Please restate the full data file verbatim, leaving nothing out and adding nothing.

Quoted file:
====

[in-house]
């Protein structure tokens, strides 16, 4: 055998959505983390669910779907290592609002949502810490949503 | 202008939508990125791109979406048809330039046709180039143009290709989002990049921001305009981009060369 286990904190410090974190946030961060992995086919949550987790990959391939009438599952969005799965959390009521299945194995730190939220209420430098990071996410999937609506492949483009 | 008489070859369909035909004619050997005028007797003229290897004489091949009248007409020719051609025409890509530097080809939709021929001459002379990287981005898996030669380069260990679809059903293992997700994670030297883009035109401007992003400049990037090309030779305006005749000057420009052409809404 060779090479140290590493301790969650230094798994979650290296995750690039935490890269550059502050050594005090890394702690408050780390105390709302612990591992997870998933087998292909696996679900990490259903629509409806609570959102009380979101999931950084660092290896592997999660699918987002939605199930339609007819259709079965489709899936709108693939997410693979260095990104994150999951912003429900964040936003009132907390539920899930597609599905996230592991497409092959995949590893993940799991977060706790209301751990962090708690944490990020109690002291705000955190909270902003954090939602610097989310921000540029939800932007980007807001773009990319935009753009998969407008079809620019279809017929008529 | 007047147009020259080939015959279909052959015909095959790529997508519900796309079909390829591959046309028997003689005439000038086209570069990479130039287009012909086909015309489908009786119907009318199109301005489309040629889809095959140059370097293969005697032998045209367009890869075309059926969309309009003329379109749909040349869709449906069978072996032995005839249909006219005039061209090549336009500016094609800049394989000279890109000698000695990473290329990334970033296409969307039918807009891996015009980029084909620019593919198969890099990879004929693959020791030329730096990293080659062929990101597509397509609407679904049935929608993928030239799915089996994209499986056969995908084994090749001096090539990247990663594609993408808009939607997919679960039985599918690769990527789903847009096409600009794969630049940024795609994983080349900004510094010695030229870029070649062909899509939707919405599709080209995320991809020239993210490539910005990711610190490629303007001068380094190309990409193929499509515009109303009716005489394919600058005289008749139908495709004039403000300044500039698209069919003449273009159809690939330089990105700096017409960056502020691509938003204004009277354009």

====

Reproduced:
[in-house]
């Protein structure tokens, strides 16, 4: 055998959505983390669910779907290592609002949502810490949503 | 202008939508990125791109979406048809330039046709180039143009290709989002990049921001305009981009060369 286990904190410090974190946030961060992995086919949550987790990959391939009438599952969005799965959390009521299945194995730190939220209420430098990071996410999937609506492949483009 | 008489070859369909035909004619050997005028007797003229290897004489091949009248007409020719051609025409890509530097080809939709021929001459002379990287981005898996030669380069260990679809059903293992997700994670030297883009035109401007992003400049990037090309030779305006005749000057420009052409809404 060779090479140290590493301790969650230094798994979650290296995750690039935490890269550059502050050594005090890394702690408050780390105390709302612990591992997870998933087998292909696996679900990490259903629509409806609570959102009380979101999931950084660092290896592997999660699918987002939605199930339609007819259709079965489709899936709108693939997410693979260095990104994150999951912003429900964040936003009132907390539920899930597609599905996230592991497409092959995949590893993940799991977060706790209301751990962090708690944490990020109690002291705000955190909270902003954090939602610097989310921000540029939800932007980007807001773009990319935009753009998969407008079809620019279809017929008529 | 007047147009020259080939015959279909052959015909095959790529997508519900796309079909390829591959046309028997003689005439000038086209570069990479130039287009012909086909015309489908009786119907009318199109301005489309040629889809095959140059370097293969005697032998045209367009890869075309059926969309309009003329379109749909040349869709449906069978072996032995005839249909006219005039061209090549336009500016094609800049394989000279890109000698000695990473290329990334970033296409969307039918807009891996015009980029084909620019593919198969890099990879004929693959020791030329730096990293080659062929990101597509397509609407679904049935929608993928030239799915089996994209499986056969995908084994090749001096090539990247990663594609993408808009939607997919679960039985599918690769990527789903847009096409600009794969630049940024795609994983080349900004510094010695030229870029070649062909899509939707919405599709080209995320991809020239993210490539910005990711610190490629303007001068380094190309990409193929499509515009109303009716005489394919600058005289008749139908495709004039403000300044500039698209069919003449273009159809690939330089990105700096017409960056502020691509938003204004009277354009």